We looked the same on the outside, but we were different people on the inside. A friendship never blossomed between us, and soon enough he became just another face in the crowd of my middle school and high school years.

Unfortunately for Wes, he ended up with a similar fate as my friend Jack. I can only presume he had a rough home life, as years later he adopted the look of a stereotypical druggie. There was regrettably an ugly truth to it.

I was Facebook friends with Wes and noticed his profile pictures showing a guy covered head-to-toe in tattoos, along with a wild explosion of multicolored hair. He looked like Ozzy Osbourne after touring through a malfunctioning paint factory. He even had a big toothy smile tattoo on his left hand, which he held up to his face similarly to Jared Leto’s Joker in Suicide Squad.

Ironically, Wes ended up working as a janitor at my church. Goes without saying that he stood out like a sore thumb from the rest of the church staff. I didn’t even recognize him at first.

Just like Jack, Wes died of an apparent drug overdose a few years ago. I only found out about it when I saw a bunch of people posting sentimental tributes on his Facebook.

This sounds crude to say, but his death wasn’t a surprise. To take one look at him in his later years, it’s not a shock he had substance issues. It’s sad when I look back at how he was in elementary school and what he ended up becoming. I may never know what issues drove him into that life.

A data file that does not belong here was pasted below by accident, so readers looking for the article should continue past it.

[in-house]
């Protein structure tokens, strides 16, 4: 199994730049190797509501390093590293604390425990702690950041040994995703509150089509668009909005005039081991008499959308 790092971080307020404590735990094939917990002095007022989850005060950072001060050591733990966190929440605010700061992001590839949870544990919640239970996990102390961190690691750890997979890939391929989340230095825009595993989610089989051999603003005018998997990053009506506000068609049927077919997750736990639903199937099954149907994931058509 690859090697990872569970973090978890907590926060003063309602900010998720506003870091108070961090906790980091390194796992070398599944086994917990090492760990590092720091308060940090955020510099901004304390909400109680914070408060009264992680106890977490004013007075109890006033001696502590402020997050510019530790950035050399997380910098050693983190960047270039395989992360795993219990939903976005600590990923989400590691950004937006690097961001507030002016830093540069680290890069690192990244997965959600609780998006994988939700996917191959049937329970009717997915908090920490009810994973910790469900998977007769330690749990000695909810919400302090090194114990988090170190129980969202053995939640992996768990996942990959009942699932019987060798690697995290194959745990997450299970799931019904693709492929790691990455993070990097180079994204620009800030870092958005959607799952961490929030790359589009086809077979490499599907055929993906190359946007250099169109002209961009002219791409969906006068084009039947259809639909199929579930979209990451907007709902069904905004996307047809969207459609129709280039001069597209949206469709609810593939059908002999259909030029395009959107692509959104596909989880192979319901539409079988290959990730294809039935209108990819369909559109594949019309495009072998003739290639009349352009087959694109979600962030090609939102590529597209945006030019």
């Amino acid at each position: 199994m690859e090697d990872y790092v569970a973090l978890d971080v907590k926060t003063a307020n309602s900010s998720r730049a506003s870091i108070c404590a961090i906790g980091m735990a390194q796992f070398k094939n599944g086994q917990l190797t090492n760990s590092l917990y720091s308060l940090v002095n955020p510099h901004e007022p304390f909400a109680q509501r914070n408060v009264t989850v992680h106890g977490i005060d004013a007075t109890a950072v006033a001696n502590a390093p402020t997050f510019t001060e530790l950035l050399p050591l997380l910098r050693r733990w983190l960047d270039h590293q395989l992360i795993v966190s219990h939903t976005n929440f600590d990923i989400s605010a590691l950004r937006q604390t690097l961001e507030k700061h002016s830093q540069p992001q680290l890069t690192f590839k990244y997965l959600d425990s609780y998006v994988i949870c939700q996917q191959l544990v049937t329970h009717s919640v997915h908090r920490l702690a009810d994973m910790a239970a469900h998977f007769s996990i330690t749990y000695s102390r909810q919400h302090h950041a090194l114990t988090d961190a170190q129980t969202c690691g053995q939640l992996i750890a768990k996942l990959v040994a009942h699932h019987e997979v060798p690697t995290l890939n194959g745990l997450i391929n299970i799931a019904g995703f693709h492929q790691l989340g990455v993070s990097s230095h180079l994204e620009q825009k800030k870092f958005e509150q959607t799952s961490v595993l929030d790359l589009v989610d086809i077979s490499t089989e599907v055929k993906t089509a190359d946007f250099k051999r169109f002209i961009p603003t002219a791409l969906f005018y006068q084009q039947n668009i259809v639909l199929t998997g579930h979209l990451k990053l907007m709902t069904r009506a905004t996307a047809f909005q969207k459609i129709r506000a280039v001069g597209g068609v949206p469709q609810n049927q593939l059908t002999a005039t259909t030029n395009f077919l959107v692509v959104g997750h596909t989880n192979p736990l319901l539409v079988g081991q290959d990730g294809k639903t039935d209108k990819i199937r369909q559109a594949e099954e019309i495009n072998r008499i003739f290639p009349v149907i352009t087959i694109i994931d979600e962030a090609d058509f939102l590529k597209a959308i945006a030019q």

Looking back on my deep emotional attraction and fixation on him, I still hesitate to call it a crush. At least in a traditional sense. I was just a lonely kid who longed for a brother figure, and Wes seemed to be a prospective cure for that emptiness.

I don’t see Wes as a sexual awakening. I never pictured us kissing or anything like that. Perhaps he was just an innocent bro crush.

Thankfully in recent years I have reunited with my “twins in the Spirit,” and I am thankful to God for these brothers — more of a spiritual Parent Trap, if you will. It brings to mind this song from the original 1961 film:

Let’s get together, yeah yeah yeah
Why don’t you and I combi-ine
Let’s get together, what do you say
We can have a swingin’ ti-ime
We’d be a cra-a-azy team
Why don’t we ma-a-ake a scene?
Together, oh oh oh oh

Let’s get together, yeah yeah yeah
Think of all that we could sha-are
Let’s get together everyday
Every way and everywhere
And though we haven’t got a lot
We could be sharin’ all we’ve got

Oh, I really think you’re swell
Uh-huh, we really ring the bell
Oo-wee, and if you stick with me
Nothing could be greater, say hey alligat-ah!

Let’s get together, yeah yeah yeah
Two is twice as nice as one
Let’s get together right away
We’ll be having twice the fun
And you can always count on me
A gruesome twosome we will be
Let’s get together, yeah yeah yeah!

Do you remember your first childhood crush? What about that person caused this childhood crush, and did anything happen with that relationship through the years?